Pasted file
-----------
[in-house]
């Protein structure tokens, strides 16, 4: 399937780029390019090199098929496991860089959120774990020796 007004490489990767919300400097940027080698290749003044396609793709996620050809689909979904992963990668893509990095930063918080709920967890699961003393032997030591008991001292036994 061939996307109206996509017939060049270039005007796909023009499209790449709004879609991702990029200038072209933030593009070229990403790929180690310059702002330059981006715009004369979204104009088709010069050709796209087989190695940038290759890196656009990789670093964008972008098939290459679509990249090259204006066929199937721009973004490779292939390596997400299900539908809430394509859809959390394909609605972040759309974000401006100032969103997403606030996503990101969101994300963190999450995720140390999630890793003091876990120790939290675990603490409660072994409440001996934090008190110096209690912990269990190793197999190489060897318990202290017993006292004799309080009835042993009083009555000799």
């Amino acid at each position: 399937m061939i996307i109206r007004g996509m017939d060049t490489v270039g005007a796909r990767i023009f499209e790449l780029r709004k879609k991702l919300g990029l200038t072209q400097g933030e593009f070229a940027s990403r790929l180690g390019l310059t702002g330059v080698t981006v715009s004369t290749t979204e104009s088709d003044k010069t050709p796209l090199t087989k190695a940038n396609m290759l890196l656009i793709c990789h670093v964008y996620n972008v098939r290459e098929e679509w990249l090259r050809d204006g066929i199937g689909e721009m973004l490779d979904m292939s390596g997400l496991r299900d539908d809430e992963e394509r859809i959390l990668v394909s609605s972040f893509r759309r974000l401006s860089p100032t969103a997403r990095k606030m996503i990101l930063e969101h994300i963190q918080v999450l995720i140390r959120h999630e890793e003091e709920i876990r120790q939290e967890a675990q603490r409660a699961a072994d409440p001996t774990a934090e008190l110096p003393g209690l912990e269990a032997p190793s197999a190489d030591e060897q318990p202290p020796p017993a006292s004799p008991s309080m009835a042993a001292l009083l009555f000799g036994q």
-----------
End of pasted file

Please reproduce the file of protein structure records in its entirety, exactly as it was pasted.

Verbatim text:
[in-house]
């Protein structure tokens, strides 16, 4: 399937780029390019090199098929496991860089959120774990020796 007004490489990767919300400097940027080698290749003044396609793709996620050809689909979904992963990668893509990095930063918080709920967890699961003393032997030591008991001292036994 061939996307109206996509017939060049270039005007796909023009499209790449709004879609991702990029200038072209933030593009070229990403790929180690310059702002330059981006715009004369979204104009088709010069050709796209087989190695940038290759890196656009990789670093964008972008098939290459679509990249090259204006066929199937721009973004490779292939390596997400299900539908809430394509859809959390394909609605972040759309974000401006100032969103997403606030996503990101969101994300963190999450995720140390999630890793003091876990120790939290675990603490409660072994409440001996934090008190110096209690912990269990190793197999190489060897318990202290017993006292004799309080009835042993009083009555000799």
């Amino acid at each position: 399937m061939i996307i109206r007004g996509m017939d060049t490489v270039g005007a796909r990767i023009f499209e790449l780029r709004k879609k991702l919300g990029l200038t072209q400097g933030e593009f070229a940027s990403r790929l180690g390019l310059t702002g330059v080698t981006v715009s004369t290749t979204e104009s088709d003044k010069t050709p796209l090199t087989k190695a940038n396609m290759l890196l656009i793709c990789h670093v964008y996620n972008v098939r290459e098929e679509w990249l090259r050809d204006g066929i199937g689909e721009m973004l490779d979904m292939s390596g997400l496991r299900d539908d809430e992963e394509r859809i959390l990668v394909s609605s972040f893509r759309r974000l401006s860089p100032t969103a997403r990095k606030m996503i990101l930063e969101h994300i963190q918080v999450l995720i140390r959120h999630e890793e003091e709920i876990r120790q939290e967890a675990q603490r409660a699961a072994d409440p001996t774990a934090e008190l110096p003393g209690l912990e269990a032997p190793s197999a190489d030591e060897q318990p202290p020796p017993a006292s004799p008991s309080m009835a042993a001292l009083l009555f000799g036994q």